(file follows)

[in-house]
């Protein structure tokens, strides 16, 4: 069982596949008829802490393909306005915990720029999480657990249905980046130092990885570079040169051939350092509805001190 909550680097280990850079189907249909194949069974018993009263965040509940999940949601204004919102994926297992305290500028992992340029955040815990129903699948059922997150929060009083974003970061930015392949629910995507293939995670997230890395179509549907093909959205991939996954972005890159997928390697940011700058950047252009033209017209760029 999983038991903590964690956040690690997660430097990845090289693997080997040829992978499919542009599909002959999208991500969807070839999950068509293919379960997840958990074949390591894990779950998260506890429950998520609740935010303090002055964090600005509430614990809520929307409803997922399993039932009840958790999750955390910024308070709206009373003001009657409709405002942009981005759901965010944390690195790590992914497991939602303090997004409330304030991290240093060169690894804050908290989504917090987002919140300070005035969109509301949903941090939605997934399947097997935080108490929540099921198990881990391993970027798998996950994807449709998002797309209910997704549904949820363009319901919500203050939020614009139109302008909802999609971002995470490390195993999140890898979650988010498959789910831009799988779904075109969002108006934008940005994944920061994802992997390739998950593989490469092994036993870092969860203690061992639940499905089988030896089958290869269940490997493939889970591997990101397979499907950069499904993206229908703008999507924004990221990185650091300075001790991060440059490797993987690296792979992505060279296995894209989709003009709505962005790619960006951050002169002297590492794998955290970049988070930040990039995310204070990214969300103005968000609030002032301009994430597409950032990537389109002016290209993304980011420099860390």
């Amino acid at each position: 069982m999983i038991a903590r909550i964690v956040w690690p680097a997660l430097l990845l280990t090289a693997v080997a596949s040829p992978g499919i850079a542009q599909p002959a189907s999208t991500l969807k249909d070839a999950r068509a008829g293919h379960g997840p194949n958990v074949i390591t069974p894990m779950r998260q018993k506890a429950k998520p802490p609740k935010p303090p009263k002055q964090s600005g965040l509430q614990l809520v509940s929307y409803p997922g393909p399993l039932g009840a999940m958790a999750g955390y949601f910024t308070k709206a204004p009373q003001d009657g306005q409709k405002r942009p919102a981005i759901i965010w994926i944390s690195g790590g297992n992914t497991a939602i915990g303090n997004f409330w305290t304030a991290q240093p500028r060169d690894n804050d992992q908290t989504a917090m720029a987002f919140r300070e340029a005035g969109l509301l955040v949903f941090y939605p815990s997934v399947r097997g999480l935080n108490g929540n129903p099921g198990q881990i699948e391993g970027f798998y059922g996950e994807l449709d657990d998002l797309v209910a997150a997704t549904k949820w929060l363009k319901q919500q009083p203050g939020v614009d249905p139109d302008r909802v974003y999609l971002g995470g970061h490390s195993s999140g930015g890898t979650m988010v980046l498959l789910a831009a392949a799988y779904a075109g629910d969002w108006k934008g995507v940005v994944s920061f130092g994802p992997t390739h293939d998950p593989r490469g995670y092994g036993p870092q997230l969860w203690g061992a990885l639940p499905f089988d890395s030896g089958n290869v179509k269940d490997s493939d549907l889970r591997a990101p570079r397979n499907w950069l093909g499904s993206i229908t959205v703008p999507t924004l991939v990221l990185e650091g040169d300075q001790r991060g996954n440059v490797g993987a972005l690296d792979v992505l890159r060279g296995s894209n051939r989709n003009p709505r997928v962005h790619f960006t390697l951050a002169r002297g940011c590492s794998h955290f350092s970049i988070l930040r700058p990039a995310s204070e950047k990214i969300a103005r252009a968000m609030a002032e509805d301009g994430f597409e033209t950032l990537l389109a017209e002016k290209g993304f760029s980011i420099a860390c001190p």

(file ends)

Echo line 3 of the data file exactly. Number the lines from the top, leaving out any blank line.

């Amino acid at each position: 069982m999983i038991a903590r909550i964690v956040w690690p680097a997660l430097l990845l280990t090289a693997v080997a596949s040829p992978g499919i850079a542009q599909p002959a189907s999208t991500l969807k249909d070839a999950r068509a008829g293919h379960g997840p194949n958990v074949i390591t069974p894990m779950r998260q018993k506890a429950k998520p802490p609740k935010p303090p009263k002055q964090s600005g965040l509430q614990l809520v509940s929307y409803p997922g393909p399993l039932g009840a999940m958790a999750g955390y949601f910024t308070k709206a204004p009373q003001d009657g306005q409709k405002r942009p919102a981005i759901i965010w994926i944390s690195g790590g297992n992914t497991a939602i915990g303090n997004f409330w305290t304030a991290q240093p500028r060169d690894n804050d992992q908290t989504a917090m720029a987002f919140r300070e340029a005035g969109l509301l955040v949903f941090y939605p815990s997934v399947r097997g999480l935080n108490g929540n129903p099921g198990q881990i699948e391993g970027f798998y059922g996950e994807l449709d657990d998002l797309v209910a997150a997704t549904k949820w929060l363009k319901q919500q009083p203050g939020v614009d249905p139109d302008r909802v974003y999609l971002g995470g970061h490390s195993s999140g930015g890898t979650m988010v980046l498959l789910a831009a392949a799988y779904a075109g629910d969002w108006k934008g995507v940005v994944s920061f130092g994802p992997t390739h293939d998950p593989r490469g995670y092994g036993p870092q997230l969860w203690g061992a990885l639940p499905f089988d890395s030896g089958n290869v179509k269940d490997s493939d549907l889970r591997a990101p570079r397979n499907w950069l093909g499904s993206i229908t959205v703008p999507t924004l991939v990221l990185e650091g040169d300075q001790r991060g996954n440059v490797g993987a972005l690296d792979v992505l890159r060279g296995s894209n051939r989709n003009p709505r997928v962005h790619f960006t390697l951050a002169r002297g940011c590492s794998h955290f350092s970049i988070l930040r700058p990039a995310s204070e950047k990214i969300a103005r252009a968000m609030a002032e509805d301009g994430f597409e033209t950032l990537l389109a017209e002016k290209g993304f760029s980011i420099a860390c001190p």